Reaction: Cubs Trade Castro, Sign Zobrist

Pittsburgh Pirates v Chicago CubsAfter a day of speculation, the flood gates broke open for the Cubs last night as Theo Epstein and Jed Hoyer completed two separate deals in quick succession.

First, news broke that the Cubs had signed super utility man Ben Zobrist to a four-year, $56 million deal. Moments later, we found out that the Cubs had also agreed to trade Starlin Castro to the New York Yankees for Adam Warren and a PTBNL – which we already know will be Brendan Ryan. The Yankees are simply waiting to officially announce the PTBNL (Ryan) such that the Cubs don’t have to put him on the 40-man roster in advance of the Rule 5 draft. A classy move on their part.

Viewing this deal, first, in the short-term, there’s no doubt this makes the Cubs a better team for next year. With the Castro trade, the acquired another starting pitcher in Warren, a right-handed starter and reliever entering his age 29 season.

Last year for the Yankees, Warren made 17 starts and 26 relief appearances, compiling a 3.29 ERA with 104K in 131.1 innings to go along a 1.165 WHIP and 2.67 K/BB ratio.

2014 was even more impressive for Warren, as he made 69 relief appearances for the Yanks, compiling a 2.97 ERA. Looking back at his minor league numbers, it’s easy to see what the Cubs saw in him. He posted a 3.11 ERA through four minor league seasons.

The Cubs have already indicated they plan to “stretch him out” in spring training with the intention of using him as a starter during the regular season, which brings the Cubs’ likely rotation to: Jake Arrieta, Jon Lester, John Lackey, Warren and Kyle Hendricks. Almost without question that’s a rotation that should trump the performance of last year’s crew – which, all things considered, had a pretty good year.

Then there’s Zobrist, who now likely slides in to become the everyday second baseman, though with his ability to play pretty much anywhere on the diamond, I don’t doubt for a second that we’ll see him just about everywhere this year.

Tampa Bay Rays at Baltimore Orioles May 8,  2011

Entering his age 35 season, Zobrist is a stellar talent who now gets to come closer to home (he grew up in Eureka, Ill. and spent part of his college time at Olivet Nazarene in Bourbonnais). With a career .265 AVG/.355 OBP/.431 SLG, there’s a lot to like about Zobrist. My only real concern is his power – while he’s been amazingly consistent over the course of his career, power tends to be one of the first things that goes with age. And as he doesn’t hit for a particularly high average, his real value comes (aside from his defensive abilities) from his ability to get on base via the walk and his talent – good for 15+ homers and a strong batch of doubles every year. If he loses that bit of power with age, he suddenly becomes much less valuable offensively.

But, in reality, that probably won’t happen at age 35, though he is a candidate (based on his age) for a decline in numbers.

Still, looking solely at 2016, this move also made the Cubs a demonstrably better team. Taking a look at the tentative lineup – even without an answer as to who will be in center field – is pretty exciting:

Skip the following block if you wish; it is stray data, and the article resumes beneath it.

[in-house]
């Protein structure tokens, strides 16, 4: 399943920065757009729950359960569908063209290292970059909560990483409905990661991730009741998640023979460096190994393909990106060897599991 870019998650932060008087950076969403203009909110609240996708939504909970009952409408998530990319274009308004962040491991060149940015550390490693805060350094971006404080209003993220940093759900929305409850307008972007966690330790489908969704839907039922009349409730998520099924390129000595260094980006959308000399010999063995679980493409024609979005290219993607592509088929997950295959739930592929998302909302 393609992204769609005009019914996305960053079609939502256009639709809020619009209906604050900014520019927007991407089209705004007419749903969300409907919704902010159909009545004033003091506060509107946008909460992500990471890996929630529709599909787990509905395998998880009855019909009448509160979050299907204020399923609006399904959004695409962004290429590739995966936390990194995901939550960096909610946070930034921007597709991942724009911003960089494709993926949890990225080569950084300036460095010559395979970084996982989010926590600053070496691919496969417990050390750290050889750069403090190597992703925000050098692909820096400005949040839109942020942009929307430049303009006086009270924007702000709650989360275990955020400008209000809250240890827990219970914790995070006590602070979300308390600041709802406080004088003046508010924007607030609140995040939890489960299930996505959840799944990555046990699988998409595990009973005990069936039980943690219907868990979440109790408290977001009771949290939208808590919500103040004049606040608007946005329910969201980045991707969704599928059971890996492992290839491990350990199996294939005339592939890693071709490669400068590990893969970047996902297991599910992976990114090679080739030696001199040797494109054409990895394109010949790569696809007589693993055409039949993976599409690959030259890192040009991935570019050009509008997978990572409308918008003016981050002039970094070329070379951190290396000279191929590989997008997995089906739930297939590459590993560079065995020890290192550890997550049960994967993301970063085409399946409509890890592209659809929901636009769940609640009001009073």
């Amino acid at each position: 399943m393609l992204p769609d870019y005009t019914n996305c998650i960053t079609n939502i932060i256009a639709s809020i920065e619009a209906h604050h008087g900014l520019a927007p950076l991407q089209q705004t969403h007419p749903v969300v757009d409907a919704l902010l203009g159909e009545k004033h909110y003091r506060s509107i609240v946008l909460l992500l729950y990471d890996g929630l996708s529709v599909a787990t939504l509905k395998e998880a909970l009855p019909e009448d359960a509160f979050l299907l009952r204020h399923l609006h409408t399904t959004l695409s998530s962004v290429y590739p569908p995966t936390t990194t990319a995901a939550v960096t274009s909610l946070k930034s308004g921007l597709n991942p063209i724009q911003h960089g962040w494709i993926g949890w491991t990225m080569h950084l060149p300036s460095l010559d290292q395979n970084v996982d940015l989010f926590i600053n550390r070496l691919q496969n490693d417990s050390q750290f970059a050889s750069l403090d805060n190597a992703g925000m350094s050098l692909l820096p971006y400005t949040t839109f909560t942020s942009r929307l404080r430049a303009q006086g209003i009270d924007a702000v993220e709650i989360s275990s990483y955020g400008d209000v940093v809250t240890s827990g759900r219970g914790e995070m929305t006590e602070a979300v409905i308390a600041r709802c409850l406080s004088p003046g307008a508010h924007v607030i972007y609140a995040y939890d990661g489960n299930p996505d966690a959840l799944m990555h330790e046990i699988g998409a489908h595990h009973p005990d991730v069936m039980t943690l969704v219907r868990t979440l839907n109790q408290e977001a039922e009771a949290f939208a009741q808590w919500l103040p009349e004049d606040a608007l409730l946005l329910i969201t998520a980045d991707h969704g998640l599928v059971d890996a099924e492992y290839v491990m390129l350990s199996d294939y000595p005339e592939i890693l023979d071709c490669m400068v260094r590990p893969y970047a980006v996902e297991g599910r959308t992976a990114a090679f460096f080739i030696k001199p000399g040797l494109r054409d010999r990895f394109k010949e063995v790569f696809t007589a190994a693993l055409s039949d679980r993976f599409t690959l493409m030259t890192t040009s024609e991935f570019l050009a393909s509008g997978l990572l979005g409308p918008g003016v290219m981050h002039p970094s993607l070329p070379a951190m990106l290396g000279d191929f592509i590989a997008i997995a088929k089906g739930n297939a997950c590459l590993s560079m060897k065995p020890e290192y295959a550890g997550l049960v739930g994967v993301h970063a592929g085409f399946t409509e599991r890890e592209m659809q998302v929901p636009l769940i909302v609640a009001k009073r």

Zobrist 2B
Kyle Schwarber LF
Kris Bryant 3B
Anthony Rizzo 1B
Jorge Soler RF
Miguel Montero C
Addison Russell SS

That’s already a lineup that can score a lot of runs.

And because the Cubs were able to deal Castro without retaining any obligation of the contract still owed to him, it did clear up a bit of salary space (though, that was immediately filled by Zobrist). Still, it’s made some folks wonder if the Cubs may still be in the hunt for a big-time centerfielder.

Rumors are that Jason Heyward is seeking a 10-year deal (and, personally, I’d give it to him. But that’s me), but the Cubs also have the option of Alex Gordon. Either way, if the Cubs can pull off a deal for one of these two centerfielders, they’re really looking at a powerhouse lineup.

Atlanta at Chicago CubsWhich brings me to the long view – in this sense, I’m a bit confused. So, the team trades Castro for pitching – that makes sense. It’s Zobrist I don’t understand. If the team, as Joe Maddon indicated yesterday, sees Javier Baez as a key piece moving forward, why sign Zobrist?

The contract takes Zobrist through his age 38 season for a relatively hefty salary, essentially blocking Baez’s path to the starting lineup. Assuming that neither man is going to be the everyday centerfielder, I’m not a big confused as to the Cubs’ plan with Baez moving forward. But, just throwing this out there, it’s possible they move him, too.

Speaking generally, I’m opposed to that. Unless that move happens in conjunction with the signing of Heyward.

In theory, the Cubs could move Baez for another young arm, then turn around and sign Heyward. Suddenly, you’ve got a team that is poised to be an offensive juggernaut – not to mention relatively well-set on the pitching side of the equation – for years to come. Sure, the Cubs would have to figure out what to do at second in a couple of years when Zobrist started to decline, but in the meantime they’d have a lineup that likely looked like:


That’s… mouthwatering.

But, whatever the Cubs are thinking should be partially revealed relatively soon. Lots of folks had inferred that Zobrist would be the first domino to fall, kicking off the free agent position player market – including Heyward. If I was a betting man, I’d guess he signs (somewhere) by the end of the week.

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